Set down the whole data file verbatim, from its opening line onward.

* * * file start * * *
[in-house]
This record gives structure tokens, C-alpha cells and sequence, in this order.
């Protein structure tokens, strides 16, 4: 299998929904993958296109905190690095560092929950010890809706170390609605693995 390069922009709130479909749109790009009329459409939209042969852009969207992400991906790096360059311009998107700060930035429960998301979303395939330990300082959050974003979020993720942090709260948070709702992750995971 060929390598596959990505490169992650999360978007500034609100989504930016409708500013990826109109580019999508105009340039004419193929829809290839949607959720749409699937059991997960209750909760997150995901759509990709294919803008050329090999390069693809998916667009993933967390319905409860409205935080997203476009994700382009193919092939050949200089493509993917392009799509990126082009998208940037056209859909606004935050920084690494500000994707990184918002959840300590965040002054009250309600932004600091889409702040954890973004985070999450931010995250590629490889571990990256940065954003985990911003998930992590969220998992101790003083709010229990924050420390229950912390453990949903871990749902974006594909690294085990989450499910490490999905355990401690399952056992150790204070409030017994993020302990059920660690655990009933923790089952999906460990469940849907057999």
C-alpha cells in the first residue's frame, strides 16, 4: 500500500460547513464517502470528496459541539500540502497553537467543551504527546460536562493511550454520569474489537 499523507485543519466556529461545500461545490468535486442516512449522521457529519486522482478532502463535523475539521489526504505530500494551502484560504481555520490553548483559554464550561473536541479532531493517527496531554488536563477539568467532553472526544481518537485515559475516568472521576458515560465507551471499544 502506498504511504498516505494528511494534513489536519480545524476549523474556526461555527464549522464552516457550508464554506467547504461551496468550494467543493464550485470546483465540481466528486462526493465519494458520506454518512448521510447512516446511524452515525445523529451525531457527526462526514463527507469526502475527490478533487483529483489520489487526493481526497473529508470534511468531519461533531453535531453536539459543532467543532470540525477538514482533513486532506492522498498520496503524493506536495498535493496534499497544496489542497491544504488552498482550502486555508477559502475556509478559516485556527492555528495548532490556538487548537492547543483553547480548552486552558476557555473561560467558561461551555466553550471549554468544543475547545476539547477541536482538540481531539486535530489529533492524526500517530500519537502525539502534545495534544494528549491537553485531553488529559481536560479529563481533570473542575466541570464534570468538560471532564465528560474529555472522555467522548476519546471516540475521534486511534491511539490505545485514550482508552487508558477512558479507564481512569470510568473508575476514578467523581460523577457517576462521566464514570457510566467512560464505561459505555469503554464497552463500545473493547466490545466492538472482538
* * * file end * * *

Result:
[in-house]
This record gives structure tokens, C-alpha cells and sequence, in this order.
């Protein structure tokens, strides 16, 4: 299998929904993958296109905190690095560092929950010890809706170390609605693995 390069922009709130479909749109790009009329459409939209042969852009969207992400991906790096360059311009998107700060930035429960998301979303395939330990300082959050974003979020993720942090709260948070709702992750995971 060929390598596959990505490169992650999360978007500034609100989504930016409708500013990826109109580019999508105009340039004419193929829809290839949607959720749409699937059991997960209750909760997150995901759509990709294919803008050329090999390069693809998916667009993933967390319905409860409205935080997203476009994700382009193919092939050949200089493509993917392009799509990126082009998208940037056209859909606004935050920084690494500000994707990184918002959840300590965040002054009250309600932004600091889409702040954890973004985070999450931010995250590629490889571990990256940065954003985990911003998930992590969220998992101790003083709010229990924050420390229950912390453990949903871990749902974006594909690294085990989450499910490490999905355990401690399952056992150790204070409030017994993020302990059920660690655990009933923790089952999906460990469940849907057999």
C-alpha cells in the first residue's frame, strides 16, 4: 500500500460547513464517502470528496459541539500540502497553537467543551504527546460536562493511550454520569474489537 499523507485543519466556529461545500461545490468535486442516512449522521457529519486522482478532502463535523475539521489526504505530500494551502484560504481555520490553548483559554464550561473536541479532531493517527496531554488536563477539568467532553472526544481518537485515559475516568472521576458515560465507551471499544 502506498504511504498516505494528511494534513489536519480545524476549523474556526461555527464549522464552516457550508464554506467547504461551496468550494467543493464550485470546483465540481466528486462526493465519494458520506454518512448521510447512516446511524452515525445523529451525531457527526462526514463527507469526502475527490478533487483529483489520489487526493481526497473529508470534511468531519461533531453535531453536539459543532467543532470540525477538514482533513486532506492522498498520496503524493506536495498535493496534499497544496489542497491544504488552498482550502486555508477559502475556509478559516485556527492555528495548532490556538487548537492547543483553547480548552486552558476557555473561560467558561461551555466553550471549554468544543475547545476539547477541536482538540481531539486535530489529533492524526500517530500519537502525539502534545495534544494528549491537553485531553488529559481536560479529563481533570473542575466541570464534570468538560471532564465528560474529555472522555467522548476519546471516540475521534486511534491511539490505545485514550482508552487508558477512558479507564481512569470510568473508575476514578467523581460523577457517576462521566464514570457510566467512560464505561459505555469503554464497552463500545473493547466490545466492538472482538